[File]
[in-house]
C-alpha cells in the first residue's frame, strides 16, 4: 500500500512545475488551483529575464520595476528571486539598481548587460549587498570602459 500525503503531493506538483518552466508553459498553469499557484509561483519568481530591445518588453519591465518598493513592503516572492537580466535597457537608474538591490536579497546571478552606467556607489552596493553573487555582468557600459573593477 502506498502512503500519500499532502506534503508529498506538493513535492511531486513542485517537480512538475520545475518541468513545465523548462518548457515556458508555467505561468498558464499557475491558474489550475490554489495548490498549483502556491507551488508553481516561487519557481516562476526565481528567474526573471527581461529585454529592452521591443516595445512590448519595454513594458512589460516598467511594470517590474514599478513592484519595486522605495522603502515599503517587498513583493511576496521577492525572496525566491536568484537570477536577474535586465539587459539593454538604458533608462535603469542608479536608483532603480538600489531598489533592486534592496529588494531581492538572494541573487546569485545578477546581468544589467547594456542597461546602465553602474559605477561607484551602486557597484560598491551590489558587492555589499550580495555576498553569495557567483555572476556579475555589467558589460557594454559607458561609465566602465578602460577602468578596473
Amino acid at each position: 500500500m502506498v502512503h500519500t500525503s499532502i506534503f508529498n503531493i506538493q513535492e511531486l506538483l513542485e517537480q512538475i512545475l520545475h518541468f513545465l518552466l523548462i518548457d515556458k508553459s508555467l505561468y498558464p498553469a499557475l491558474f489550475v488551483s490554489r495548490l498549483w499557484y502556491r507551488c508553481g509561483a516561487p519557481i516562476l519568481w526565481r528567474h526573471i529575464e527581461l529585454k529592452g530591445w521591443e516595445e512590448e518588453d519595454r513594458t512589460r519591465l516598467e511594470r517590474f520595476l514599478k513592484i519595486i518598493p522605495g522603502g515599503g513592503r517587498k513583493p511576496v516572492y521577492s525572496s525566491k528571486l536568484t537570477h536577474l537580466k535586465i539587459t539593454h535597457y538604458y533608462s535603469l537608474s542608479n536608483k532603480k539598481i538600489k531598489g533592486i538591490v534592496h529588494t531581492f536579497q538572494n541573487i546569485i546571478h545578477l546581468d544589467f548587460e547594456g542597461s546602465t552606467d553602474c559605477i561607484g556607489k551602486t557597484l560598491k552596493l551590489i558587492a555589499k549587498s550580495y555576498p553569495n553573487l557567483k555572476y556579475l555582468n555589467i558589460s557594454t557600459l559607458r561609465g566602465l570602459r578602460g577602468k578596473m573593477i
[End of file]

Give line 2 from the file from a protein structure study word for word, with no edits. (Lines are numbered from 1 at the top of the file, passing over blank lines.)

C-alpha cells in the first residue's frame, strides 16, 4: 500500500512545475488551483529575464520595476528571486539598481548587460549587498570602459 500525503503531493506538483518552466508553459498553469499557484509561483519568481530591445518588453519591465518598493513592503516572492537580466535597457537608474538591490536579497546571478552606467556607489552596493553573487555582468557600459573593477 502506498502512503500519500499532502506534503508529498506538493513535492511531486513542485517537480512538475520545475518541468513545465523548462518548457515556458508555467505561468498558464499557475491558474489550475490554489495548490498549483502556491507551488508553481516561487519557481516562476526565481528567474526573471527581461529585454529592452521591443516595445512590448519595454513594458512589460516598467511594470517590474514599478513592484519595486522605495522603502515599503517587498513583493511576496521577492525572496525566491536568484537570477536577474535586465539587459539593454538604458533608462535603469542608479536608483532603480538600489531598489533592486534592496529588494531581492538572494541573487546569485545578477546581468544589467547594456542597461546602465553602474559605477561607484551602486557597484560598491551590489558587492555589499550580495555576498553569495557567483555572476556579475555589467558589460557594454559607458561609465566602465578602460577602468578596473